University of Southampton OCS (beta), CAA 2012

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Data sharing in archaeology: vision, nightmare or reality?
Anja Masur, Christian Ansorge

Last modified: 2012-01-18


The sharing of data via internet technologies is an obvious and basic principle of our information society today. Based on data accessible free of charge by initiatives Open Data or INSPIRE we are able to observe the independent development of thousands and millions of large and small scale internet applications for traditional web or smartphones. In contrary to the growing amount of data accessible in the web and requested by a wide range of users and developers, it can be stated without doubt that archaeological data are still widely unpublished. Even if forward-looking projects can be observed in certain countries or regions the overall development of digital archaeological data across Europe shows no significant step forward towards an active sharing of data. In contrary to this lack of development we can observe that data resp. information from the field of cultural heritage and especially archaeology is particular demanded by the public and private sector. Information from this field may be part of a high number of applications for different use cases such as tourism or education.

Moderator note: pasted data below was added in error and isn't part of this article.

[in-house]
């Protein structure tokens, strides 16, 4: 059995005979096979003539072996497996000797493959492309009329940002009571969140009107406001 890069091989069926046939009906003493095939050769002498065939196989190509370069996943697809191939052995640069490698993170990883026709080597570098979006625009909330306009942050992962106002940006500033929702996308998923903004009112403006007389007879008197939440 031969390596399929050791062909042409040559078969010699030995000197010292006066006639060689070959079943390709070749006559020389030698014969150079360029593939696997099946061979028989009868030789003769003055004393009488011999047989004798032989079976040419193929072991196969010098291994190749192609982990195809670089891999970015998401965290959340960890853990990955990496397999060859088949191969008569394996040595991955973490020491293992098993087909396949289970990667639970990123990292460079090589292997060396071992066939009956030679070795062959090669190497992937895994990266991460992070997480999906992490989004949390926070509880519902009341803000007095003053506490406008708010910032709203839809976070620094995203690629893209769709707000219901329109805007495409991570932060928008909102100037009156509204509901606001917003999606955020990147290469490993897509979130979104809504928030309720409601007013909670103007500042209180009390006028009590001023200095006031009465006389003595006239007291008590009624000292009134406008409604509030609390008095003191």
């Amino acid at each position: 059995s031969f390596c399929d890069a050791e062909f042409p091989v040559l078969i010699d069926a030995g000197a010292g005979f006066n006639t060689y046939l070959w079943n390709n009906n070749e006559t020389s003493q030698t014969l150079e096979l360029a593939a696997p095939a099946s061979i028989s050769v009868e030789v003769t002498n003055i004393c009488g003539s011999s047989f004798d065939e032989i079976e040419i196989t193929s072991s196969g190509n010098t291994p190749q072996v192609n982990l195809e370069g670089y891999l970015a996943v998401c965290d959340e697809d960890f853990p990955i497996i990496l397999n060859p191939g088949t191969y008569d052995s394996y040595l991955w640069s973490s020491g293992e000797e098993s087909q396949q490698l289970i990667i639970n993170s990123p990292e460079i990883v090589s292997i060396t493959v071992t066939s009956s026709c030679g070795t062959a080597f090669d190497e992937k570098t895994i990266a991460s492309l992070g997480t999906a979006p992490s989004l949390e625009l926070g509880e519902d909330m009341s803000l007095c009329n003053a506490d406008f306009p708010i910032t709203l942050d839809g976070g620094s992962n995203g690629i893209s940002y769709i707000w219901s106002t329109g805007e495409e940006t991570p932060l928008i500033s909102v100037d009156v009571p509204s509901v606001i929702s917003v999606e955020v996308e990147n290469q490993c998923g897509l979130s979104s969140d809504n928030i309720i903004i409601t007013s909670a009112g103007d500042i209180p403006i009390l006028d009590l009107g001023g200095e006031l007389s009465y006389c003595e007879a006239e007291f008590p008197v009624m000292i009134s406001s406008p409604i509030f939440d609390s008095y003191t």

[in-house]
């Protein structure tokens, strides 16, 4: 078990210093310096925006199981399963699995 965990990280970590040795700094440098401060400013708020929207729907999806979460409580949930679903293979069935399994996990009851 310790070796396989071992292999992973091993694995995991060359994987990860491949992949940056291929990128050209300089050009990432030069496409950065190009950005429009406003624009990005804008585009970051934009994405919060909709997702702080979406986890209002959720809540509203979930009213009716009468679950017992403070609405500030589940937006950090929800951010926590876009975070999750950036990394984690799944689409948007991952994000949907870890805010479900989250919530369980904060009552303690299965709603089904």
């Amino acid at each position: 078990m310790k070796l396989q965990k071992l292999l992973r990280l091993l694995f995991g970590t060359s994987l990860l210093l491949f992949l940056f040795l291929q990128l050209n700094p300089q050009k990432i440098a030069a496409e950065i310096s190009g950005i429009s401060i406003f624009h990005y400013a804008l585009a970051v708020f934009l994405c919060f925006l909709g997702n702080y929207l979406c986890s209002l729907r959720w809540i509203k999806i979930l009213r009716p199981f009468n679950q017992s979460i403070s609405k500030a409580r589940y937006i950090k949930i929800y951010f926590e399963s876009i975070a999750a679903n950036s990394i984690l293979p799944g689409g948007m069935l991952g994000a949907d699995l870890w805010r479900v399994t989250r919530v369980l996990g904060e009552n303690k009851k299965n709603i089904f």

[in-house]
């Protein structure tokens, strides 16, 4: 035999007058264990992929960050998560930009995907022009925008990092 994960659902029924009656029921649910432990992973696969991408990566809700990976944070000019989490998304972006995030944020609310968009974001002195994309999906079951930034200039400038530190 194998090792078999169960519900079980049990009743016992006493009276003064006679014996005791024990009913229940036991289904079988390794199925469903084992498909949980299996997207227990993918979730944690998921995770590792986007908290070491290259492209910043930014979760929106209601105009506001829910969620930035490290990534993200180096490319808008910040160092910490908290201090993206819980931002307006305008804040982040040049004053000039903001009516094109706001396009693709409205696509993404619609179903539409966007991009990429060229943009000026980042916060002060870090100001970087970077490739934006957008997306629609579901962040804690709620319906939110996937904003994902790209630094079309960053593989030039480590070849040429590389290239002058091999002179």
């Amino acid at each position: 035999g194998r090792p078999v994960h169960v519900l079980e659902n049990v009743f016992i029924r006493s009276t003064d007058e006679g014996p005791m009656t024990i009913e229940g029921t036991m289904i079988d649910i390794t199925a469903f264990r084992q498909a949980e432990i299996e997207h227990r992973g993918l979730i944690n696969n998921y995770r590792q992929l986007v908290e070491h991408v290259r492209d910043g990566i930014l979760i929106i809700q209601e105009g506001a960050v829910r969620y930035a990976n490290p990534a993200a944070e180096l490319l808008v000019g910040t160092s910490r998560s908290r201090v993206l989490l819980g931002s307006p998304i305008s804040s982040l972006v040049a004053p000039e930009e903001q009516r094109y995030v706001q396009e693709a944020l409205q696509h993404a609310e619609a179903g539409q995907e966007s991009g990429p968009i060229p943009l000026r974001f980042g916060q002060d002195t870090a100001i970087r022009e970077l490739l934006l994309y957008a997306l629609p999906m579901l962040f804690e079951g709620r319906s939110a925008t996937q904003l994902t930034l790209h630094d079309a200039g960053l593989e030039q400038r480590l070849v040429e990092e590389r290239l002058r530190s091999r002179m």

This presentation shall discuss possible causes of the hitherto lack of sharing of archaeological data (meta-, raw, and aggregated data) and shall determine the impact of potential key factors like institutional issues, traditional thinking or technological barriers. Based on the current barriers and lacks the needs and requirements can be analyzed in order to enable data sharing in the field of archaeology. This shall be done from an internal and external point of view.
Based on the lacks and needs of the current situation this presentation shall furthermore discuss the possibility of an open archaeological data initiative and discuss a core set of data sharing principles for the field of the archaeology. Archaeological data, gathered mostly by tax money, can significantly contribute to the socioeconomic benefit of the society and help raising the public awareness for the importance of the archaeology.


Open archaeological data; principles